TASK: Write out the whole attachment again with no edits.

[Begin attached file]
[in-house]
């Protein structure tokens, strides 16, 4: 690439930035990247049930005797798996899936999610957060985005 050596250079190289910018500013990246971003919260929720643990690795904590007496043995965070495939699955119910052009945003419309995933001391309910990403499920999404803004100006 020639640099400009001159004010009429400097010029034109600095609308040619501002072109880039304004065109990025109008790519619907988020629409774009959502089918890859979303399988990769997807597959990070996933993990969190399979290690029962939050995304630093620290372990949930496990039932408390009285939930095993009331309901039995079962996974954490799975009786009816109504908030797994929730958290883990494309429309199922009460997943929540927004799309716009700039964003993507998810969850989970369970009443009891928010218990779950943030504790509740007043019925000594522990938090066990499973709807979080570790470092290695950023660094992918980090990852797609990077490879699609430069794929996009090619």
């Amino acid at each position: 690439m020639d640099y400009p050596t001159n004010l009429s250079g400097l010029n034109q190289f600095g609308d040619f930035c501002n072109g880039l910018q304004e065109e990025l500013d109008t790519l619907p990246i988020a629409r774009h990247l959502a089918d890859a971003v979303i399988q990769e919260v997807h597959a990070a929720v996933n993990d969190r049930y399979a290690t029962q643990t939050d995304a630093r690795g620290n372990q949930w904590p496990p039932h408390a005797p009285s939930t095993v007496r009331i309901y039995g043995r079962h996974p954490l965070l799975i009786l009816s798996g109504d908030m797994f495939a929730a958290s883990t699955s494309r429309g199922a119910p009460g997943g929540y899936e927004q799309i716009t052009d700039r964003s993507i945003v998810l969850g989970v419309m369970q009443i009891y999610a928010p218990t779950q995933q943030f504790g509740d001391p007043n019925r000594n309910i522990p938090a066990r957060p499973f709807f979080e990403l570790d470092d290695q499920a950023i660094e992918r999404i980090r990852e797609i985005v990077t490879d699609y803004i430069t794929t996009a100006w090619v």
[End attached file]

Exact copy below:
[in-house]
């Protein structure tokens, strides 16, 4: 690439930035990247049930005797798996899936999610957060985005 050596250079190289910018500013990246971003919260929720643990690795904590007496043995965070495939699955119910052009945003419309995933001391309910990403499920999404803004100006 020639640099400009001159004010009429400097010029034109600095609308040619501002072109880039304004065109990025109008790519619907988020629409774009959502089918890859979303399988990769997807597959990070996933993990969190399979290690029962939050995304630093620290372990949930496990039932408390009285939930095993009331309901039995079962996974954490799975009786009816109504908030797994929730958290883990494309429309199922009460997943929540927004799309716009700039964003993507998810969850989970369970009443009891928010218990779950943030504790509740007043019925000594522990938090066990499973709807979080570790470092290695950023660094992918980090990852797609990077490879699609430069794929996009090619």
């Amino acid at each position: 690439m020639d640099y400009p050596t001159n004010l009429s250079g400097l010029n034109q190289f600095g609308d040619f930035c501002n072109g880039l910018q304004e065109e990025l500013d109008t790519l619907p990246i988020a629409r774009h990247l959502a089918d890859a971003v979303i399988q990769e919260v997807h597959a990070a929720v996933n993990d969190r049930y399979a290690t029962q643990t939050d995304a630093r690795g620290n372990q949930w904590p496990p039932h408390a005797p009285s939930t095993v007496r009331i309901y039995g043995r079962h996974p954490l965070l799975i009786l009816s798996g109504d908030m797994f495939a929730a958290s883990t699955s494309r429309g199922a119910p009460g997943g929540y899936e927004q799309i716009t052009d700039r964003s993507i945003v998810l969850g989970v419309m369970q009443i009891y999610a928010p218990t779950q995933q943030f504790g509740d001391p007043n019925r000594n309910i522990p938090a066990r957060p499973f709807f979080e990403l570790d470092d290695q499920a950023i660094e992918r999404i980090r990852e797609i985005v990077t490879d699609y803004i430069t794929t996009a100006w090619v």